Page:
Thanks to Tom Miller for forwarding this note from Richard Gillette, captain of the Pegasus, the wooden boat in the Berkeley harbor which is part of the non-profit Pegasus Project, teaching city children about the Bay and how to sail.

Ahoy all y’all,

That tsunami traveled all the way across the Pacific and arrived in San Francisco around 8:08 am this morning. The first surge was not so bad, but the later ones were quite powerful.

There were in excess of 25 knot currents inside the Berkeley Marina. Several docks were broken and several pilings snapped in half and others just leaned over. The end tie dock at D dock broke in half. A piling on O dock snapped and fell on a boat causing slight damage. Several fingers on O dock were also damaged as well as docks at Berkeley Marine Center.

When I heard that we were getting damage, I got in my dinghy and went to help. I knew that the Marina was down to one rescue boat and could use the help. I was right. We used my dinghy to help move broken docks, move boats and secure floating items. At one point the current was so strong we could barely make way. I took several videos to share with you what it was like.

Luckily there was no significant damage to any vessels. Pegasus and my boat Java Head rode it out with no problems. Thank you to all of you who texted or called to make sure I knew what was happening and to make sure Pegasus, Java Head and I were safe. I really appreciated your concern.

With smiles and smiles to go…

Captain Rich

Captain Rich also uploaded some videos which show the “broiling surge” of the water (above), some of the damage caused by the tsunami to a dock in the harbor, and the speed with which the water rose as the surge came in.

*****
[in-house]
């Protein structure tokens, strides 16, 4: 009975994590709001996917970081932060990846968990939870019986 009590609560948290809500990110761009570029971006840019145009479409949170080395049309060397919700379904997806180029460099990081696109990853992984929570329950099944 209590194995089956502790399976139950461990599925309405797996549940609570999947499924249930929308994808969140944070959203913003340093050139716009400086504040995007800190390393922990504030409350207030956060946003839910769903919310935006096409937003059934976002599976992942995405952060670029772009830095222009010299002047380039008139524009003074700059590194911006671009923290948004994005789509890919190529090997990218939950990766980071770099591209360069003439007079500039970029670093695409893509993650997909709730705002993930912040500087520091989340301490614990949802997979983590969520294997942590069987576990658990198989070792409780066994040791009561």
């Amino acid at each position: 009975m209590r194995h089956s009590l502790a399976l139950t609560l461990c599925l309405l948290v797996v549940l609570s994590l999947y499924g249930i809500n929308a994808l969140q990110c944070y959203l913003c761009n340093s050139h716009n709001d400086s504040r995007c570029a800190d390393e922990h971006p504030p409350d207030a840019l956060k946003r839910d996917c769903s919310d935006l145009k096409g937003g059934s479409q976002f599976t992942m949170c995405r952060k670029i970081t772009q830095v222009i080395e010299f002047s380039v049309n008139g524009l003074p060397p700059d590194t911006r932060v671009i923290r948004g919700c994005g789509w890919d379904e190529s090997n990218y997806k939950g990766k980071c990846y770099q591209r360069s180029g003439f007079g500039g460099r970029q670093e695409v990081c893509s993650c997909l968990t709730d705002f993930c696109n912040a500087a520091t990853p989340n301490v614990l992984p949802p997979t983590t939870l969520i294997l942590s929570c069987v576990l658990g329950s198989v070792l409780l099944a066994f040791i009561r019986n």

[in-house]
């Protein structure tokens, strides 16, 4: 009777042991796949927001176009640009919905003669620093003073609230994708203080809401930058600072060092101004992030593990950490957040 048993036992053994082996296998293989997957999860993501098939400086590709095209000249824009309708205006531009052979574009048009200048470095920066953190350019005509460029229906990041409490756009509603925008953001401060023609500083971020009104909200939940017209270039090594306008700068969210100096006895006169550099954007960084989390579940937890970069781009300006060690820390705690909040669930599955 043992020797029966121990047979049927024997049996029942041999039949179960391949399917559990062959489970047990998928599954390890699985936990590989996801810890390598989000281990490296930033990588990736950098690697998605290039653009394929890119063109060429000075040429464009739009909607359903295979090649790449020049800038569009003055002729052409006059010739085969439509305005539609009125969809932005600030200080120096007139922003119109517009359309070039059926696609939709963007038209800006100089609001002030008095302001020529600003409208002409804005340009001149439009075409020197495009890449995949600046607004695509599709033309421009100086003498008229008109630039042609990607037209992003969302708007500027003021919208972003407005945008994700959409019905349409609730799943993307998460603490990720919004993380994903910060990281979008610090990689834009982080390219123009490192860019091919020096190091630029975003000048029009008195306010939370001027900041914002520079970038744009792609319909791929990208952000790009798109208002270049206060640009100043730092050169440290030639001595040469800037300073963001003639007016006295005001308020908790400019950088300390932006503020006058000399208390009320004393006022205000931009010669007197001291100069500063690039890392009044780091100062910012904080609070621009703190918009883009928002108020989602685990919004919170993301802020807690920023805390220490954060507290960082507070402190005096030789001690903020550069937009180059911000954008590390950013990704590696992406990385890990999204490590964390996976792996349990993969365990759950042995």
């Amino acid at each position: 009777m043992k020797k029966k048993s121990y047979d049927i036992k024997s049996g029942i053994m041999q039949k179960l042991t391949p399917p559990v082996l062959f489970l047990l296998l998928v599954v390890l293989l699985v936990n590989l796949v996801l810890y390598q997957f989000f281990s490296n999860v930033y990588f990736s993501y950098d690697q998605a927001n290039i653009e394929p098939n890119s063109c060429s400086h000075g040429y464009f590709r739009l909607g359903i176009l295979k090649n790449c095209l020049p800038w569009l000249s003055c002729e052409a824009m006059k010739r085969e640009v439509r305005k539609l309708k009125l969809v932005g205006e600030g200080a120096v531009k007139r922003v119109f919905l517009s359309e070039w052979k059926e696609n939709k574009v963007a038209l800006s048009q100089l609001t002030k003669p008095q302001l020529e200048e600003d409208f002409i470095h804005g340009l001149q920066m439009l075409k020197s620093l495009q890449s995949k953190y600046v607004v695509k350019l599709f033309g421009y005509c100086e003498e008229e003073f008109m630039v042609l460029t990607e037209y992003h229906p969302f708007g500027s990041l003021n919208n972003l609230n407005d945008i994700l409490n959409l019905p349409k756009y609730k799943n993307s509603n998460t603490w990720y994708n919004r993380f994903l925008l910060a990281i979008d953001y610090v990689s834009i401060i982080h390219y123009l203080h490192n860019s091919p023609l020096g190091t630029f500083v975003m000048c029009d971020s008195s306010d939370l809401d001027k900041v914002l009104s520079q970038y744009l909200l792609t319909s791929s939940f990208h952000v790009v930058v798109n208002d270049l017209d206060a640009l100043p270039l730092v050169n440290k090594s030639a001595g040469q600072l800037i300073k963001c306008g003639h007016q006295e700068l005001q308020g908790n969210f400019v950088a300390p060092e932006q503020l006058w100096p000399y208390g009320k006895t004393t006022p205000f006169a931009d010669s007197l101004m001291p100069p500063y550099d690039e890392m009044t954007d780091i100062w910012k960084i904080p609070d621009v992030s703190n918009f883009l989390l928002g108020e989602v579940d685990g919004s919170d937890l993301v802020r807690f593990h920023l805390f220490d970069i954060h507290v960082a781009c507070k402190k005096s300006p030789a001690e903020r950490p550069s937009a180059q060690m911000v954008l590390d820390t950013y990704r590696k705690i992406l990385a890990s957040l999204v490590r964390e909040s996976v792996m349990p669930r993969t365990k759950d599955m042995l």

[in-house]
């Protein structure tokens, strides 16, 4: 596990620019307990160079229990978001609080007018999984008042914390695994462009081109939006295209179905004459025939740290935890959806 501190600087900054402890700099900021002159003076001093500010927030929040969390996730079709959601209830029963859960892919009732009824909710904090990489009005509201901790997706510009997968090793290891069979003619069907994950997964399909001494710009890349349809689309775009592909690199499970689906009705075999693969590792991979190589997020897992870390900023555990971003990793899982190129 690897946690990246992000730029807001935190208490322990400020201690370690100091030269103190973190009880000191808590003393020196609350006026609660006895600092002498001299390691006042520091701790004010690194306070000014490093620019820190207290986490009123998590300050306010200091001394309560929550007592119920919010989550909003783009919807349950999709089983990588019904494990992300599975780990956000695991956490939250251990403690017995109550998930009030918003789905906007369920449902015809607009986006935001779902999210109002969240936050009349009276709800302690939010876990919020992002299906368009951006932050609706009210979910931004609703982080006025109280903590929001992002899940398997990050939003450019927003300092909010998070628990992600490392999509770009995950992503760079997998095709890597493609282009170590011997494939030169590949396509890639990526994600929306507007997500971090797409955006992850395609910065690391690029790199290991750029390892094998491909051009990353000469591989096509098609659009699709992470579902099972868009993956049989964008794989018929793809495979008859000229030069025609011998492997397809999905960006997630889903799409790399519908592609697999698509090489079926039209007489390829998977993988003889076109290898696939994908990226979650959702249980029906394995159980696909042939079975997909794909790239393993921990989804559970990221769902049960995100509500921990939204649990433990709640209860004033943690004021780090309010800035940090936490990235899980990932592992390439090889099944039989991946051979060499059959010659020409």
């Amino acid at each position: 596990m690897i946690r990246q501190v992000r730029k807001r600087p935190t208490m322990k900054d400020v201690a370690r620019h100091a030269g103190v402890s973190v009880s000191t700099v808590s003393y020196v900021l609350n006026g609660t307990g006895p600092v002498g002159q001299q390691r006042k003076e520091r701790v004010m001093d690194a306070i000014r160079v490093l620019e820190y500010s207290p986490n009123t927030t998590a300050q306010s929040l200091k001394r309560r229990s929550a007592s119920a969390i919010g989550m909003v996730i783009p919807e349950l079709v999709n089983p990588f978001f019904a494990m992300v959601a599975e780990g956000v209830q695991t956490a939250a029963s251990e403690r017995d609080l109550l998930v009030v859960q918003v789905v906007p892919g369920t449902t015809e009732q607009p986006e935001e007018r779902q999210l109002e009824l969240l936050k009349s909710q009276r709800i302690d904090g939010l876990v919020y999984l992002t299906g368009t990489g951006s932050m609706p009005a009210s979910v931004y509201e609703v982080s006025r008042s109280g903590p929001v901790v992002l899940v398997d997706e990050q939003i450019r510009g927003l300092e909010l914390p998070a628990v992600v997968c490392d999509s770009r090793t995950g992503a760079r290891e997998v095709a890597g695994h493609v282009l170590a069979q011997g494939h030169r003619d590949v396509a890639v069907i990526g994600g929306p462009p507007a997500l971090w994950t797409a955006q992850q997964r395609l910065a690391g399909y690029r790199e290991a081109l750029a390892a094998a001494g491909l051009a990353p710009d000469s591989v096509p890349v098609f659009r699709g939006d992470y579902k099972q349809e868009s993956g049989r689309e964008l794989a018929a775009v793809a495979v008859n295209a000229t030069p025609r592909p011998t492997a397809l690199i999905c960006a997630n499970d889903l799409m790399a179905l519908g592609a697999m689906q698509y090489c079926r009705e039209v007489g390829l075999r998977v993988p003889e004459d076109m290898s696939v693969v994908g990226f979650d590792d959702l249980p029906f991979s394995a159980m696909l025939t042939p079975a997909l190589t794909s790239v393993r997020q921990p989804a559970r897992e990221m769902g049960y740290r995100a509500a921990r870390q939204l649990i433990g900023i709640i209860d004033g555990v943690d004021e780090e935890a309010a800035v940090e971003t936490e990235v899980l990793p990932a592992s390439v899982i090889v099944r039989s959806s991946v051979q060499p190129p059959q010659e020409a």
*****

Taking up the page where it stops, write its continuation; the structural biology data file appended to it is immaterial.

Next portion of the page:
Tracey Taylor

Tracey Taylor is co-founder of Berkeleyside and co-founder and editorial director of Cityside, the nonprofit parent to Berkeleyside and The Oaklandside. Before launching Berkeleyside, Tracey wrote for...

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  1. Here is “street level footage” of the tsunami in one of the worst hit parts of Japan:!5781528/street+level-footage-of-a-japanese-town-washing-away

    Just to the north of the Bay Area, off shore, lies a subduction zone of fault lines much like the one where the recent quake in Japan took place. An even of similar magnitude and similar resulting tsunami is quite possible around here. One big difference is that in our built environment and in our culture, we are far less well prepared.

  2. I’m with Mr. Moore, it really shows us that we are globally involved. Allowing amazement and being informed by the gift of this visual, is a reminder of the fact that the force of this earthquake was great enough to be felt so significantly here in our Bay. Thanks to our local sailors and their knowledge of the ocean and the bay.

  3. Is too news!!! I was thinking that this was a fascinating glimpse at the power of nature– that the force of this earthquake could be felt all the way around the world right up to our own shores. And that by showing how even across an ocean we are connected, would, in fact, “promote a consciousness” so that we can help. Or if “promoting a consciousness” is a little vague, here’s a link to where you can help

  4. Seems rather petty and insignificant to talk about the minimal damage inflicted in Berkeley when the devastation in Japan is so significant by comparison!
    This is not news!!!!! Perhaps Berkeleyside could, instead, promote a consciousness so that we can help those in Japan.